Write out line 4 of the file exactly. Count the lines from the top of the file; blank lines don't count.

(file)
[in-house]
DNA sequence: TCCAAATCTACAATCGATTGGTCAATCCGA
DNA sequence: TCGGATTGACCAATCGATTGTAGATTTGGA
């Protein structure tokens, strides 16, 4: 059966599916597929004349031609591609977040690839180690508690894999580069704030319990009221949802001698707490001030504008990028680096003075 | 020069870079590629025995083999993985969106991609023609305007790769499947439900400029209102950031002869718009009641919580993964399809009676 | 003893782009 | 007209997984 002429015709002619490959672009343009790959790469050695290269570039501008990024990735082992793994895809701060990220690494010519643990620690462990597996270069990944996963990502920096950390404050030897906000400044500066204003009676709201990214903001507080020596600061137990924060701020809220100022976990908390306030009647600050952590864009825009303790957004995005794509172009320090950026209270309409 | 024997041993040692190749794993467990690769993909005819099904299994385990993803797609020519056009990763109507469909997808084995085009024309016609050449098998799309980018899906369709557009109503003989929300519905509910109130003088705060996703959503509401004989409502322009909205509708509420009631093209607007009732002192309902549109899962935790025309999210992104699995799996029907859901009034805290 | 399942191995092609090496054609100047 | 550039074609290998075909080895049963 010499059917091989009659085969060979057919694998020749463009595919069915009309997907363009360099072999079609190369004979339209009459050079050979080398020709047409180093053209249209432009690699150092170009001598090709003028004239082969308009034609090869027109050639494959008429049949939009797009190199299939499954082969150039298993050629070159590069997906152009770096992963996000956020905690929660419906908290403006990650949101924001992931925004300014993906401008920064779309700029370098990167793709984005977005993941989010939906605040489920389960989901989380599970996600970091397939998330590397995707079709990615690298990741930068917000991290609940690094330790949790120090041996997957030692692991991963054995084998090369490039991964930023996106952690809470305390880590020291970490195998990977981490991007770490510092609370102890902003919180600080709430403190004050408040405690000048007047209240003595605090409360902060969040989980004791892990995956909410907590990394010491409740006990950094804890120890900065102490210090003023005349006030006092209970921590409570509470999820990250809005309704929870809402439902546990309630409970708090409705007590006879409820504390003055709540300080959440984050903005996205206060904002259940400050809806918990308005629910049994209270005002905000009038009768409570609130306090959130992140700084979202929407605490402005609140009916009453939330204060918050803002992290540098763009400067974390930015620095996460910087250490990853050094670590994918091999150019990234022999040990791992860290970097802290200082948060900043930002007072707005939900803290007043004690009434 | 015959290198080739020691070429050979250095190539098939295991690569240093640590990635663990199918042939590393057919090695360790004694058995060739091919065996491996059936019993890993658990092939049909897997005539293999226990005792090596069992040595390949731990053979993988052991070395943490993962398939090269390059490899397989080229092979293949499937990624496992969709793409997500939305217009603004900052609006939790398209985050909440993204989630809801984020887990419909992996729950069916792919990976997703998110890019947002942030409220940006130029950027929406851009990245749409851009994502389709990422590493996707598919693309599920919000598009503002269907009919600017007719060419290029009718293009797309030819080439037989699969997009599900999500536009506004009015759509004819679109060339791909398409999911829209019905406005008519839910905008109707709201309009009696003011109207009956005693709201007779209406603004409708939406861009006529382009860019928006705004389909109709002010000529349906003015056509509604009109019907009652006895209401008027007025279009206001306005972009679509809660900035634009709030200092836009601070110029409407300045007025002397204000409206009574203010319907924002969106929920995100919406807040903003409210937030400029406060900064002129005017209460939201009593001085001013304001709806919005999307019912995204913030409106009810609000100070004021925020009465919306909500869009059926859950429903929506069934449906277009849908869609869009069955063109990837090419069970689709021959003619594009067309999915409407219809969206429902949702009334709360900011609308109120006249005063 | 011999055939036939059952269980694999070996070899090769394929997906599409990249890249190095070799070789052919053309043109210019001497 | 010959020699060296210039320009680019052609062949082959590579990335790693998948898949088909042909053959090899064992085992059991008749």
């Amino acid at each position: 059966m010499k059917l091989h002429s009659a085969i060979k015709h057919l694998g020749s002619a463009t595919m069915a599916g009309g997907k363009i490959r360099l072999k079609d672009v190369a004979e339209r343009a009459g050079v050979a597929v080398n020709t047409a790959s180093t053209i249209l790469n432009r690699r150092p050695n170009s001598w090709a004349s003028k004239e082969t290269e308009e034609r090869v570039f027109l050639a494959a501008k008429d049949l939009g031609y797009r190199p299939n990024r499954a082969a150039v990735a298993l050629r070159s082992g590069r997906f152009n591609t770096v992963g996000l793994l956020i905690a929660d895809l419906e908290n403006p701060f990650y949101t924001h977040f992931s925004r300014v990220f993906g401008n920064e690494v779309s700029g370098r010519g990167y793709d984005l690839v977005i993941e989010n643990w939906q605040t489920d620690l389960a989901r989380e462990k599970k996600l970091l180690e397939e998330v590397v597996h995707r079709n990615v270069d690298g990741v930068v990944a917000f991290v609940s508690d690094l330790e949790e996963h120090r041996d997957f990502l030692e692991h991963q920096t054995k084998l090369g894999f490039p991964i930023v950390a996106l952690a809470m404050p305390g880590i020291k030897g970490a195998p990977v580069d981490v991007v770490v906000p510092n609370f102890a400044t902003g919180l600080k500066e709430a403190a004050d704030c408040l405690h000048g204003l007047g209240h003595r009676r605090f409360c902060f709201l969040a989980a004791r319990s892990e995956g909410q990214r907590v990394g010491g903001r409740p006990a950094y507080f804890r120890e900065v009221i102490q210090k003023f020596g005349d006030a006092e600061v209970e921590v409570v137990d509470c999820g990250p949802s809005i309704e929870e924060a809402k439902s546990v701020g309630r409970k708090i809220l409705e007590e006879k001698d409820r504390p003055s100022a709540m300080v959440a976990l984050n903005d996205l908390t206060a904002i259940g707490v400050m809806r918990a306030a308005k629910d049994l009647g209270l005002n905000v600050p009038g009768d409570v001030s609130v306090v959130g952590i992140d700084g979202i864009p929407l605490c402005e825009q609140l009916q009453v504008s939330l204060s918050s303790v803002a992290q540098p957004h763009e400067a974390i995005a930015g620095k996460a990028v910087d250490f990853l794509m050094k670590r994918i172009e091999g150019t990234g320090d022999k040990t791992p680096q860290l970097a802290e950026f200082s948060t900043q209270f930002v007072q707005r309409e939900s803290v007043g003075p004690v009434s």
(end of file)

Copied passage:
């Protein structure tokens, strides 16, 4: 059966599916597929004349031609591609977040690839180690508690894999580069704030319990009221949802001698707490001030504008990028680096003075 | 020069870079590629025995083999993985969106991609023609305007790769499947439900400029209102950031002869718009009641919580993964399809009676 | 003893782009 | 007209997984 002429015709002619490959672009343009790959790469050695290269570039501008990024990735082992793994895809701060990220690494010519643990620690462990597996270069990944996963990502920096950390404050030897906000400044500066204003009676709201990214903001507080020596600061137990924060701020809220100022976990908390306030009647600050952590864009825009303790957004995005794509172009320090950026209270309409 | 024997041993040692190749794993467990690769993909005819099904299994385990993803797609020519056009990763109507469909997808084995085009024309016609050449098998799309980018899906369709557009109503003989929300519905509910109130003088705060996703959503509401004989409502322009909205509708509420009631093209607007009732002192309902549109899962935790025309999210992104699995799996029907859901009034805290 | 399942191995092609090496054609100047 | 550039074609290998075909080895049963 010499059917091989009659085969060979057919694998020749463009595919069915009309997907363009360099072999079609190369004979339209009459050079050979080398020709047409180093053209249209432009690699150092170009001598090709003028004239082969308009034609090869027109050639494959008429049949939009797009190199299939499954082969150039298993050629070159590069997906152009770096992963996000956020905690929660419906908290403006990650949101924001992931925004300014993906401008920064779309700029370098990167793709984005977005993941989010939906605040489920389960989901989380599970996600970091397939998330590397995707079709990615690298990741930068917000991290609940690094330790949790120090041996997957030692692991991963054995084998090369490039991964930023996106952690809470305390880590020291970490195998990977981490991007770490510092609370102890902003919180600080709430403190004050408040405690000048007047209240003595605090409360902060969040989980004791892990995956909410907590990394010491409740006990950094804890120890900065102490210090003023005349006030006092209970921590409570509470999820990250809005309704929870809402439902546990309630409970708090409705007590006879409820504390003055709540300080959440984050903005996205206060904002259940400050809806918990308005629910049994209270005002905000009038009768409570609130306090959130992140700084979202929407605490402005609140009916009453939330204060918050803002992290540098763009400067974390930015620095996460910087250490990853050094670590994918091999150019990234022999040990791992860290970097802290200082948060900043930002007072707005939900803290007043004690009434 | 015959290198080739020691070429050979250095190539098939295991690569240093640590990635663990199918042939590393057919090695360790004694058995060739091919065996491996059936019993890993658990092939049909897997005539293999226990005792090596069992040595390949731990053979993988052991070395943490993962398939090269390059490899397989080229092979293949499937990624496992969709793409997500939305217009603004900052609006939790398209985050909440993204989630809801984020887990419909992996729950069916792919990976997703998110890019947002942030409220940006130029950027929406851009990245749409851009994502389709990422590493996707598919693309599920919000598009503002269907009919600017007719060419290029009718293009797309030819080439037989699969997009599900999500536009506004009015759509004819679109060339791909398409999911829209019905406005008519839910905008109707709201309009009696003011109207009956005693709201007779209406603004409708939406861009006529382009860019928006705004389909109709002010000529349906003015056509509604009109019907009652006895209401008027007025279009206001306005972009679509809660900035634009709030200092836009601070110029409407300045007025002397204000409206009574203010319907924002969106929920995100919406807040903003409210937030400029406060900064002129005017209460939201009593001085001013304001709806919005999307019912995204913030409106009810609000100070004021925020009465919306909500869009059926859950429903929506069934449906277009849908869609869009069955063109990837090419069970689709021959003619594009067309999915409407219809969206429902949702009334709360900011609308109120006249005063 | 011999055939036939059952269980694999070996070899090769394929997906599409990249890249190095070799070789052919053309043109210019001497 | 010959020699060296210039320009680019052609062949082959590579990335790693998948898949088909042909053959090899064992085992059991008749």